Difference Between Central Time and Eastern Time
CENTRAL TIME VS. EASTERN TIME
The time zones observed in North America can be a tricky thing to grasp. Most people aren’t even aware that parts of Canada follow the established standards with regard to the time zones in the USA. One thing that is curious about the time zones is how certain locations observe more than one depending on how close they are to the geographic borders. This is especially true between those that are under the Central and Eastern Time Zones. There are differences between the observance of Central (CT) and Eastern Time (ET) and subtle similarities as well.
North America’s Central Standard Time Zone is observed by areas of the United States, Canada, and Mexico. The Central Time Zone is derived by subtracting six hours from the Coordinated Universal Time (abbreviated as UTC) or five hours if observing Daylight Saving Time (Central Daylight Time or CDT). As of 2007, CST changes to CDT on the second Sunday of March at 02:00 (EST) to 3:00 (EDT). It returns to EST on the first Sunday of November from 02:00 EDT to 01:00 EST. It is referred to as Central Time in the United States, as well as Canada (often shortened to ‘Central’ in casual conversation). In Mexico, the time zone is called Tiempo del Centro. It is generally ahead of the Pacific Time Zone by two hours. In the United States, the states that generally observe Central Time are Alabama, Arkansas, Illinois, Iowa, Louisiana, Minnesota, Mississippi, Missouri, Oklahoma, and Wisconsin. There are also states that generally observe it but some parts share it with Mountain Time: Kansas, Nebraska, North Dakota, South Dakota, and Texas.
The Canadian territories that observe Central Time are Kivalliq Region, Nunavut, Ontario, and parts of Qikiqtaaluk Region Saskathchewan. Although most of Mexico observes the Central Time Zone, some parts, observe Mountain Standard Time. The states of Mexico that observe Central Time all year round are: Aguascalientes, Campeche, Coahuila, Colima, Chiapas, Durango, Guanajuato, Guerrero, Hidalgo, Jalisco, Mexico, MichoacÃ¡n, Morelos, Nuevo LeÃ³n, Oaxaca, Puebla, QuerÃ©taro, Quintana Roo, San Luis PotosÃ, Tabasco, Tamaulipas, Tlaxcala, Veracruz, YucatÃ¡n, and Zacatecas, as well as Mexico City. The Bahia de Banderas municipality in the state of Nayarit also uses the Central Time Zone.
On the other hand, the Eastern Standard Time is observed by most of the East Coast of the United States and areas of Canada. Mexico does not have areas that observe this Time Zone. The Eastern Standard time (abbreviated as EST or, informally referred to as ‘Eastern’) is derived from subtracting five hours from the Coordinated Universal Time; this is changed to subtracting four hours when observing Daylight Saving Time (Eastern Daylight Saving time or EDT). As of 2007, EST changes to EDT on the second Sunday of March at 02:00 (EST) to 3:00 (EDT). It returns to EST on the first Sunday of November from 02:00 EDT to 01:00 EST. The states that observe EST and EDT (when applicable) are: Connecticut, Delaware, Georgia, Maine, Maryland, Massachusetts, New Hampshire, New Jersey, New York, North Carolina, Ohio, Pennsylvania, Rhode Island, South Carolina, Vermont, Virginia, and West Virginia. Washington D.C. also observes Eastern Time. In Canada, the following areas observe ET: Ontario, Quebec, and parts of Nunavut.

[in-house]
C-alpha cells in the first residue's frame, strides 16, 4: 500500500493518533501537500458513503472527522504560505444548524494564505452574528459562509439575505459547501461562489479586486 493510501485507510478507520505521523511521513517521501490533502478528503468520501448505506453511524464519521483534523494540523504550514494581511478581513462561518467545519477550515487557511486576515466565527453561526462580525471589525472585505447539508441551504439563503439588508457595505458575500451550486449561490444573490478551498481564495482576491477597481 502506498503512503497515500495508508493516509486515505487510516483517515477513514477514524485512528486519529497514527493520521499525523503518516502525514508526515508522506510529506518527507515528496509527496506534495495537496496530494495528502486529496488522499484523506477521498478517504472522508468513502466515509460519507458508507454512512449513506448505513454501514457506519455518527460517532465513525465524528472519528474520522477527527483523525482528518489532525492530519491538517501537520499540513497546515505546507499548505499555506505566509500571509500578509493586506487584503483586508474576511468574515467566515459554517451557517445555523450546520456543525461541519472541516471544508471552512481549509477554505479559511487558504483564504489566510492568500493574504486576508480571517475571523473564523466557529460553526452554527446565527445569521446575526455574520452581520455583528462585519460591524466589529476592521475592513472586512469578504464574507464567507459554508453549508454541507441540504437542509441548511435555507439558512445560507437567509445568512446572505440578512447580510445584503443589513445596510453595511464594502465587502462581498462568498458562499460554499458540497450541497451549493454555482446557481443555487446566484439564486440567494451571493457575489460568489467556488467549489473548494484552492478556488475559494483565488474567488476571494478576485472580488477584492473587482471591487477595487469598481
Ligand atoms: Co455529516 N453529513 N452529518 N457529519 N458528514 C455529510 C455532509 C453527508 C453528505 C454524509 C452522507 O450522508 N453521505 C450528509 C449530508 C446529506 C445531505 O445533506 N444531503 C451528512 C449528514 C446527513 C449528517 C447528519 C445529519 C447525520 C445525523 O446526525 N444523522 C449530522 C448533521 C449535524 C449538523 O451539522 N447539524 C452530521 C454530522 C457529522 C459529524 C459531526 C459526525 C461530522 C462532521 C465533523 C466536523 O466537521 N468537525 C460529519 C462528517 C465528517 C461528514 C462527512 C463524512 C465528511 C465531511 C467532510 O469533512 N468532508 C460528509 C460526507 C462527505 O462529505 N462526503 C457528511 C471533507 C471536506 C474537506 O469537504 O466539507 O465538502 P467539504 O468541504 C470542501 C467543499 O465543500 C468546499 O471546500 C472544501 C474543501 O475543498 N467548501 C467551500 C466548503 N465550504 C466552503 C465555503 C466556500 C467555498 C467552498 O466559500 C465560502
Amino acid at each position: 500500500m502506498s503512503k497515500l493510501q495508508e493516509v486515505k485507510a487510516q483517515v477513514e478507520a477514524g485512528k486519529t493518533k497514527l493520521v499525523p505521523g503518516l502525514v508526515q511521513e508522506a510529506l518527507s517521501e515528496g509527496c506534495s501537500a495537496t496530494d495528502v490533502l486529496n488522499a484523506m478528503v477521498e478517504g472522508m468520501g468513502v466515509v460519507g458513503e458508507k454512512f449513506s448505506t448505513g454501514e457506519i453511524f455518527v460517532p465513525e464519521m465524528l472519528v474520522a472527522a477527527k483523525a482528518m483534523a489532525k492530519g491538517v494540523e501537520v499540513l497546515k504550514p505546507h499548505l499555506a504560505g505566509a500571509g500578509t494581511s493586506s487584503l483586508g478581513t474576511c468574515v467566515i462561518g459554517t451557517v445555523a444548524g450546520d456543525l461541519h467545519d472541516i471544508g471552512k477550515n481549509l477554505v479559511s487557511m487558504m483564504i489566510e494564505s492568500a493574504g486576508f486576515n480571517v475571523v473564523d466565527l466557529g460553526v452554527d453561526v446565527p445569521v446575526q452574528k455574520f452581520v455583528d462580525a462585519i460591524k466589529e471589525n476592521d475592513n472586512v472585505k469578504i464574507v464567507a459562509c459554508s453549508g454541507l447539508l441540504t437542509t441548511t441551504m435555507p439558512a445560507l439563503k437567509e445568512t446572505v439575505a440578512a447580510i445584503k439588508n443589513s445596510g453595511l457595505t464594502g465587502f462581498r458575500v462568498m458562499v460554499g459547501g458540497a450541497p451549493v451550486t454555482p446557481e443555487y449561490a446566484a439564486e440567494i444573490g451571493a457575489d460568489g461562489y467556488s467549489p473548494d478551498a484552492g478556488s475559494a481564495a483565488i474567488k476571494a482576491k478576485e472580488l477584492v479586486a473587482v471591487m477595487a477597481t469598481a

There are certain areas that share both Central and Eastern Time: some parts of Alabama’s Columbus, Georgia area; Indiana’s northwestern and southwestern corners; the western parts of Kentucky; some parts of Michigan and Tennessee. The west of Florida’s Apalachicola River also observes Central Time while the rest of the state observes Eastern Time.
Eastern Time is effectively the unofficial ‘standard’ time for the United States by virtue of having both the capital of Washington D.C. and the city of New York (which is the largest city in the country). Most media organizations use the Eastern Time as the basis for their programming schedules. Specifically, they will have Eastern and Pacific Time as the feeds (with the Eastern feed covering the Eastern and Central time zones while the Pacific Feed for the Mountain and Pacific Time zones.) Sports schedules also use Eastern time when games are set.
Central Time is observed by parts of the United States, Canada, and Mexico. Eastern Time is observed in parts of the US and Canada; it is not observed anywhere in Mexico.
Eastern Time is the ‘unofficial’ standard time of the United States.
Certain states that are generally Central Time have areas that follow Eastern Time.
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